I'm sure you have no way to check account numbers from so long ago, but I bet that's what happened. If it's any consolation, I just received a bill two years after service from my local hospital network for a copay.


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RE: bill from 5 years ago???????

Be patient, courteous - and ***very*** persistent ...

... with both SBC ...

... and all of the credit reporting agencies.

Don't let them put you off. Don't let them make you mad, either.

Good luck.

ole joyful


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RE: bill from 5 years ago???????

I am a debt collector, some if them are sbc accounts, I will tell you that at my company the burden of proof lies with the debtor, it sound like when switched the acct # changes like that one post said, so technically you would owe it, trust me, it is easier just to pay then go around and around. If the ss# matches then it was you unless you can prove fraud, i dont think they took your ss# after you gave it to them, they prob had it on file and you confirmed it. did they tell you the billing adresss or service adress? Compliance at the agency iwll most likely kick it back to collections and it may be acruing interest.


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RE: bill from 5 years ago???????

Do you have any documentation of the billings, payments, etc. to the alternate phone co.?

If so, only provide the cfurrent claimant with photocopies - cause if you give them the originals and you should choose to go to court, you'll be like the kid that was playing around the railway yards and got run over by a train - you won't have a leg to stand on.

Have a happier week, I hope.

ole joyful


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RE: bill from 5 years ago???????

The main issue here is whether you're still going through the refi. Even if you're in the right about this bill, I doubt that you'll get it resolved very quickly, and in the meantime, it could hold up your refi or, worse, result in a higher rate because of your "bad" credit. I'm a fighter, but in this instance, if time was of the essence, I'd pay it and provide documentation to the lender that it was paid.


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RE: bill from 5 years ago???????

Here is something I found at Bankrate.com. Can't find the original link, but I saved the article.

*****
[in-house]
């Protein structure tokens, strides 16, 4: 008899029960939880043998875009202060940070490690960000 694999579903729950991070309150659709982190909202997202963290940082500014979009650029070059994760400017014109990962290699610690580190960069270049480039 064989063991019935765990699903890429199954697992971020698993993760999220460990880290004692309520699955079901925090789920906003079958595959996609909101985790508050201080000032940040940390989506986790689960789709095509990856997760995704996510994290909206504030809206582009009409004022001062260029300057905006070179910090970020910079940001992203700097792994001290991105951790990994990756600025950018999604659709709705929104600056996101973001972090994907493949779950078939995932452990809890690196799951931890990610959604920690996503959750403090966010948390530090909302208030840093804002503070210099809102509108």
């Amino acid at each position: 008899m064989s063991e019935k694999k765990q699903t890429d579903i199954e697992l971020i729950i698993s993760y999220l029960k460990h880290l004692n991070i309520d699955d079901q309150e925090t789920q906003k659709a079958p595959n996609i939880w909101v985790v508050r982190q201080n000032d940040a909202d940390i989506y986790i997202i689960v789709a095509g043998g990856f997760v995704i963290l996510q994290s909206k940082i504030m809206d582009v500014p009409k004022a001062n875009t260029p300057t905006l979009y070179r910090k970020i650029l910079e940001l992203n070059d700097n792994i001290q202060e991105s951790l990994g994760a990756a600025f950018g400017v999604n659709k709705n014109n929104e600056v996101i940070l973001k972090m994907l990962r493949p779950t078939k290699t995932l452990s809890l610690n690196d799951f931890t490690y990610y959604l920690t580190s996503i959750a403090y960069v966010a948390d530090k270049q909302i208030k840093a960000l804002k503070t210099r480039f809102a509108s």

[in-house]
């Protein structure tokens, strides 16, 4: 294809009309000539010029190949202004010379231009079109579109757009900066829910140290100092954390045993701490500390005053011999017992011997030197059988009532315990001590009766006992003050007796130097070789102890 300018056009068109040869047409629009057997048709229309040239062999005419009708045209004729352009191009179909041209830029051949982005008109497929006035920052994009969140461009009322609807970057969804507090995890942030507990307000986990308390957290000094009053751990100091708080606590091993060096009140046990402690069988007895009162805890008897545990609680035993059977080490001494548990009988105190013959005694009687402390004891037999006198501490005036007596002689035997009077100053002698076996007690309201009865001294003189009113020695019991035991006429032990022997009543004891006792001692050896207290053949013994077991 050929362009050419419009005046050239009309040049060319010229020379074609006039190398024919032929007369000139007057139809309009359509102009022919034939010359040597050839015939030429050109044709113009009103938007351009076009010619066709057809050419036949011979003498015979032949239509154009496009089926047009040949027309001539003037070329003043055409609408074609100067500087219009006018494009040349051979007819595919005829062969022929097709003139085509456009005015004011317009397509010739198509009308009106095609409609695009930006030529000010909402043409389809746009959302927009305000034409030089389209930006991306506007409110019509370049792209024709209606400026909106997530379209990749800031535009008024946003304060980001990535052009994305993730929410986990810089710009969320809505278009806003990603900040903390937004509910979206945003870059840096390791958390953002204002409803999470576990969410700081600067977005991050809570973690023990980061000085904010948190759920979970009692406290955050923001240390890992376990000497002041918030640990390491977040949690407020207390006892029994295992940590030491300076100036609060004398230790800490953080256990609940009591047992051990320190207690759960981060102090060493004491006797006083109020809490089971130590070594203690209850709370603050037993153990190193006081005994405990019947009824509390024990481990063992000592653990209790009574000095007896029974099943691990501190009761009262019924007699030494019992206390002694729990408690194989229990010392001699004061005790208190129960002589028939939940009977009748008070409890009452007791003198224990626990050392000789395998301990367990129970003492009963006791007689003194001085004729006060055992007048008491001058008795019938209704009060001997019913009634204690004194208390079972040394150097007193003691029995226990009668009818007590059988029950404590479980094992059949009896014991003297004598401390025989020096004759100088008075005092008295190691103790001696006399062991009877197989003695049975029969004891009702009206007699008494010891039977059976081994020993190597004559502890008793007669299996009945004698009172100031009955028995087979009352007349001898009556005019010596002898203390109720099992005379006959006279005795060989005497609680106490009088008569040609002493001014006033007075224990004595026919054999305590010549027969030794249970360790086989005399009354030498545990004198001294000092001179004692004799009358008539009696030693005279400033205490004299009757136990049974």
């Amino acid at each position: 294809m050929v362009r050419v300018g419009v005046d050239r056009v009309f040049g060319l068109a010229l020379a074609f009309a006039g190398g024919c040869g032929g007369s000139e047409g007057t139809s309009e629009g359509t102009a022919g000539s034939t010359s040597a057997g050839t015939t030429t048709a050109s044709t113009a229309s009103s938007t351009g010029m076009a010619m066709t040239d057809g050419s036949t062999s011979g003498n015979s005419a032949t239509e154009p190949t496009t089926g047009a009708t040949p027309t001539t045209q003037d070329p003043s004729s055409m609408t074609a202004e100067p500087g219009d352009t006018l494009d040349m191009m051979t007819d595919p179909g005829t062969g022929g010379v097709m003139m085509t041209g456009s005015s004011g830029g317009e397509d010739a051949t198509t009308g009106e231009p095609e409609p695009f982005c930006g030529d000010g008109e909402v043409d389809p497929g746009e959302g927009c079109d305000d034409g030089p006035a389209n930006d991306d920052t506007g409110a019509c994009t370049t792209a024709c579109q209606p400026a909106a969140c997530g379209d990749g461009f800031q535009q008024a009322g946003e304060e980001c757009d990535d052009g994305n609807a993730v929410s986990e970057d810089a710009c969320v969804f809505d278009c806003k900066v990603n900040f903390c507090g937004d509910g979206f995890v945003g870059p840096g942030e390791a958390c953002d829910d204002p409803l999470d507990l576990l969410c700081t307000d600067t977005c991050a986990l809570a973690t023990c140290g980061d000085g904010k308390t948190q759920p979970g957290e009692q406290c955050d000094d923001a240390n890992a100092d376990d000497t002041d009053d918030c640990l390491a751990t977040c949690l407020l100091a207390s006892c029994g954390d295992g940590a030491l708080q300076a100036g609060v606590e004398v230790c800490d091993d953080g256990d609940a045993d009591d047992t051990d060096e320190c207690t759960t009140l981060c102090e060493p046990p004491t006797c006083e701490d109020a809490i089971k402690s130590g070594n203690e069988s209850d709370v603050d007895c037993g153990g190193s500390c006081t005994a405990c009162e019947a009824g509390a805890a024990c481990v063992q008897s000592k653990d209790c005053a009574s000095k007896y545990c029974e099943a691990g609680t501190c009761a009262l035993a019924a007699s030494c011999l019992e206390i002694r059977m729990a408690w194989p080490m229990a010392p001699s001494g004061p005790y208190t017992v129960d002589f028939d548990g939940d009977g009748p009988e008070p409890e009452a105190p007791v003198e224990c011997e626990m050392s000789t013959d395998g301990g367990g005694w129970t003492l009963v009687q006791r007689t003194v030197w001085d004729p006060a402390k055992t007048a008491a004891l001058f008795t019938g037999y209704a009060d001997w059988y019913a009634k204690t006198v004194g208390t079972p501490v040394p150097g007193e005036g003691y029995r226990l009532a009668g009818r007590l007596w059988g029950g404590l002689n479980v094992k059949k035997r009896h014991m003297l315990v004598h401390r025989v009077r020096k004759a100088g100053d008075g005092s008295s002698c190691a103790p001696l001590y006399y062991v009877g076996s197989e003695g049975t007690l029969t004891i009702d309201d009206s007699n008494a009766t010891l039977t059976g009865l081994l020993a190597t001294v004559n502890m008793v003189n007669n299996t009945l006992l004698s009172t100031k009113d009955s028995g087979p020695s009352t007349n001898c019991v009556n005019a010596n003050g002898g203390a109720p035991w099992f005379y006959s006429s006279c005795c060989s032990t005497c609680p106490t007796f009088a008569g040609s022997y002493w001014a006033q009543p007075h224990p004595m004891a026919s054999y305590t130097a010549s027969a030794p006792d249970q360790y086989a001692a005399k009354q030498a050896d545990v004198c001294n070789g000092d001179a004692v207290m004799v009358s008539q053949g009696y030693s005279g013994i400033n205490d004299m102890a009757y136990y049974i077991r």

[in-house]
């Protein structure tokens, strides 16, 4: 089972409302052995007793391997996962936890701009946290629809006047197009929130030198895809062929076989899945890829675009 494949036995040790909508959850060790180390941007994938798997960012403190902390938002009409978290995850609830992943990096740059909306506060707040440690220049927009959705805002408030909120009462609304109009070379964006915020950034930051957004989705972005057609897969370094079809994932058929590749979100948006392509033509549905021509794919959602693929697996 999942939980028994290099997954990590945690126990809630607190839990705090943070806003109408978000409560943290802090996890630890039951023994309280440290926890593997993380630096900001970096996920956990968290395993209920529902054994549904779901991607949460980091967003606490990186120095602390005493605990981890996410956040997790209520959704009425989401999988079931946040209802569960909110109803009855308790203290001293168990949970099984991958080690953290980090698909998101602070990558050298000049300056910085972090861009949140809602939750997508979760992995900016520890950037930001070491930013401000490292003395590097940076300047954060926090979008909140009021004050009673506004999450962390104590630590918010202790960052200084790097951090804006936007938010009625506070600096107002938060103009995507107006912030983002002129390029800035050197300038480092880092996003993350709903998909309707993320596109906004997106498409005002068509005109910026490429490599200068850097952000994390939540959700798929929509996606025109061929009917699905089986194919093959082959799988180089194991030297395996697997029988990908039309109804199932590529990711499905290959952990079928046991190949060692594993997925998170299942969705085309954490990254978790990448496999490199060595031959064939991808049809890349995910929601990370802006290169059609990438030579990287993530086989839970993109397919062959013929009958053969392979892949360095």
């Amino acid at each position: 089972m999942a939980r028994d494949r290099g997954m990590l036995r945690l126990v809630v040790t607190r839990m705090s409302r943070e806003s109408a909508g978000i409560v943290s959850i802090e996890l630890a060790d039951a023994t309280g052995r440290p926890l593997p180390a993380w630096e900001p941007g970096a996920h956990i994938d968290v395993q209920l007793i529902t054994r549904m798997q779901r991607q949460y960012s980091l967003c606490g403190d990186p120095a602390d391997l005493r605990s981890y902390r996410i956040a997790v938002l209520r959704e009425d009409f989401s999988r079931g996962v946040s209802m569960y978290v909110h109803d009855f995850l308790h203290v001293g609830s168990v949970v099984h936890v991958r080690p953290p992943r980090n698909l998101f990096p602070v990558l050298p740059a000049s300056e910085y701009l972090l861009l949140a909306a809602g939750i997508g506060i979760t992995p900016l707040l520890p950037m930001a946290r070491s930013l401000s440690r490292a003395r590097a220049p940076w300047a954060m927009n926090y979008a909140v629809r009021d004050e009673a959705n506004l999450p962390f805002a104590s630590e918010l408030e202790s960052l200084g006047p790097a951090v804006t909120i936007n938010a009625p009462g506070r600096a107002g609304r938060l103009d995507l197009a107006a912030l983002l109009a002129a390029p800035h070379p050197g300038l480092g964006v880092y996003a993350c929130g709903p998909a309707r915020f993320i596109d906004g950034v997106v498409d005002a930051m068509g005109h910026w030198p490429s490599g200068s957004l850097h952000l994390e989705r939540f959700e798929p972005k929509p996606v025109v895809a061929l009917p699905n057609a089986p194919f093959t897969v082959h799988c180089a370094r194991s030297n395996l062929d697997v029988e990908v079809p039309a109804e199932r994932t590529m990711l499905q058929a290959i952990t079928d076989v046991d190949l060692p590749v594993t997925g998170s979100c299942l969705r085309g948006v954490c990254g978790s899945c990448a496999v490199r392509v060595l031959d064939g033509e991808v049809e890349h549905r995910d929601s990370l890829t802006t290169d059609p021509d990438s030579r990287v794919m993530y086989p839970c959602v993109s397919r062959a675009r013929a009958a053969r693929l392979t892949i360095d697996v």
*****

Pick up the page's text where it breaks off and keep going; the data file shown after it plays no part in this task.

"Create accountability: When you receive a call, get
the caller's full name, the company he is working for,
a phone number where he can be reached, and the
origination of the debt. If he refuses to give you any
of these pieces of information, ask him, "Why? Are you
planning to threaten me illegally?"

Be strong: If he won't give you the debt origination,
or he says that he doen't know, explain to him that
you understand that this is traceable information; and
that you would be happy to explain to a judge how you
defaulted on your debt because there was no evidence
of a debt even originating. Judges tend to dislike
creditors and collection agencies that display slimy
business practices and will favor someone like you
with a legitimate argument.

Be repetitive: Repeat yourself. Say the same thing
over and over. Use the same phrase again and again.
Repeat yourself (you get the idea). The collector will
continue to ask, "When are you going to pay?" You can
reply with a version of, "I want to pay this bill, but
I don't know you, and I've got no evidence that this
is a real debt. Before we negotiate any further, I
require specific knowledge of this debt's
origination."

Justin Harelik is a practicing bankruptcy lawyer in
the Los Angeles office of Price Law Group. To ask a
question of the Bankruptcy Adviser go to the "Ask the
Experts" page, and select "bankruptcy" as the topic.

Also:
Check the statute of limitations for collecting debts in your state. The National Association of Attorneys General provides links to state offices that often have a consumer affairs section where you can determine what statute applies in your case.

A few more links.

http://www.bankrate.com/dls/news/debt/20050513a1.asp
http://www.ftc.gov/bcp/menu-call.htm
http://fair-debt-collection.com/